A bipartisan deal has emerged between Lamar Alexander and Patty Murray that will fund the health subsidies for the Affordable Care Act for the next two years.
This will negate Trump’s shameful and nihilistic decision to quit funding them. It’s entirely possible that this will die in the Senate or House (more likely than we’d like to think, actually), and it’s possible that Trump won’t sign it, but Trump did endorse the plan today (which is odd, because he also said today that “Obamacare is dead”),
So maybe premiums won’t jump up and people won’t lose their health insurance. We’ll see if Congress can do its job.
I cover Congress, and one of the coolest secrets about my job is the furry, four-legged friend I get to bring to work everyday.
Mickey Chang is my effervescent, forever loving, black and white Shih Tzu. You may not know this — but the U.S. Capitol is the most dog-friendly workplace you will ever find. And come on — anyone who has to watch Congress all day needs a therapy dog.
And besides, Mickey loves schmoozing with senators.
Lawmakers have been bringing their dogs to the U.S. Capitol since the 1800s, according to the Senate Historian’s Office.
“In the late 19th century and the early 20th century, all the reporting about dogs has to do with dogs fighting or being on the loose in some way,” says Assistant Senate Historian Dan Holt.
From shampoo to lotion, the use of personal care products is widespread, however, there are very few protections in place to ensure their safety. [This bill] will require [the] FDA to review chemicals used in these products and provide clear guidance on their safety. In addition, the legislation has broad support from companies and consumer groups alike.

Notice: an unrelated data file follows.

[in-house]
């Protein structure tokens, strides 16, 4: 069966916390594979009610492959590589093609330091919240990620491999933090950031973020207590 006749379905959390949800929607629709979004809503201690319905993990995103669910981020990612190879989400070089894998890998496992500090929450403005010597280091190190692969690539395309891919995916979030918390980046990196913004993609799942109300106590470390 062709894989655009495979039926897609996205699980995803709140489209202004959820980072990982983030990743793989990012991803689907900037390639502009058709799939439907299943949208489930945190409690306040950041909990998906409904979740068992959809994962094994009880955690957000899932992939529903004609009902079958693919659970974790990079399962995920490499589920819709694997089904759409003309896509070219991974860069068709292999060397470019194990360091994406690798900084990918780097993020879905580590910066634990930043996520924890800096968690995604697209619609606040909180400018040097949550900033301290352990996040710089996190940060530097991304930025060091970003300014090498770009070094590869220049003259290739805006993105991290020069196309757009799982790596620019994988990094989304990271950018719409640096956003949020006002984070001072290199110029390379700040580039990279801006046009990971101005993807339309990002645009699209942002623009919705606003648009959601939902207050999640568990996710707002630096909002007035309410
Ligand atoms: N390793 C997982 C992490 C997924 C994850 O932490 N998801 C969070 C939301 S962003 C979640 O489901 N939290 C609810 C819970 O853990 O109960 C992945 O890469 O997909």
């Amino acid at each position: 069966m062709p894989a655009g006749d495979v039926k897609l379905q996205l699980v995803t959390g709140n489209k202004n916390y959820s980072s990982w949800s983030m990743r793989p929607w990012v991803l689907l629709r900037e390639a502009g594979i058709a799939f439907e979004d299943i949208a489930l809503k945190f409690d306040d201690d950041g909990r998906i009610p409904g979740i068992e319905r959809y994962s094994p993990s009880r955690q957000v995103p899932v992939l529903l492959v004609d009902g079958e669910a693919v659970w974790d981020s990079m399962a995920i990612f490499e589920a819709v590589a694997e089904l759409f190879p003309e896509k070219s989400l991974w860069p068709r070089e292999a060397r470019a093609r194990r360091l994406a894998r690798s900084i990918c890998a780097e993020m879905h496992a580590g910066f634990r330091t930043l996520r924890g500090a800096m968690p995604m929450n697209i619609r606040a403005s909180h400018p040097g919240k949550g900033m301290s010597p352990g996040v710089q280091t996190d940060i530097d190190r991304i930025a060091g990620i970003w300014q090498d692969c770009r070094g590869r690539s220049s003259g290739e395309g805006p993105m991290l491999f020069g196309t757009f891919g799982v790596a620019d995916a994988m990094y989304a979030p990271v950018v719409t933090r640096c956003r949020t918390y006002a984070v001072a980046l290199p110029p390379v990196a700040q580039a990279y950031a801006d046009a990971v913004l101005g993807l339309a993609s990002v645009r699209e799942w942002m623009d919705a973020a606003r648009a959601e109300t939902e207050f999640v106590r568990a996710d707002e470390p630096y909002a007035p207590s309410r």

Earlier last week, members of Congress and their staffs were greeted by a makeshift golf expo set up in the Rayburn House Office Building.
The event included golf shot simulators, certified golf instructors and a putting challenge between Democrats and Republicans. It was all part of National Golf Day, an annual event organized by the industry that promotes the economic and health benefits of the sport.
American politicians have had an affinity with golf dating back at least as far as William Howard Taft, the first-known president to hit the links. Since then, Democrats and Republicans alike have enjoyed game. But as hyperpartisan politics have become more commonplace in Washington, bipartisan golf outings have disappeared like a shanked tee shot into a water hazard.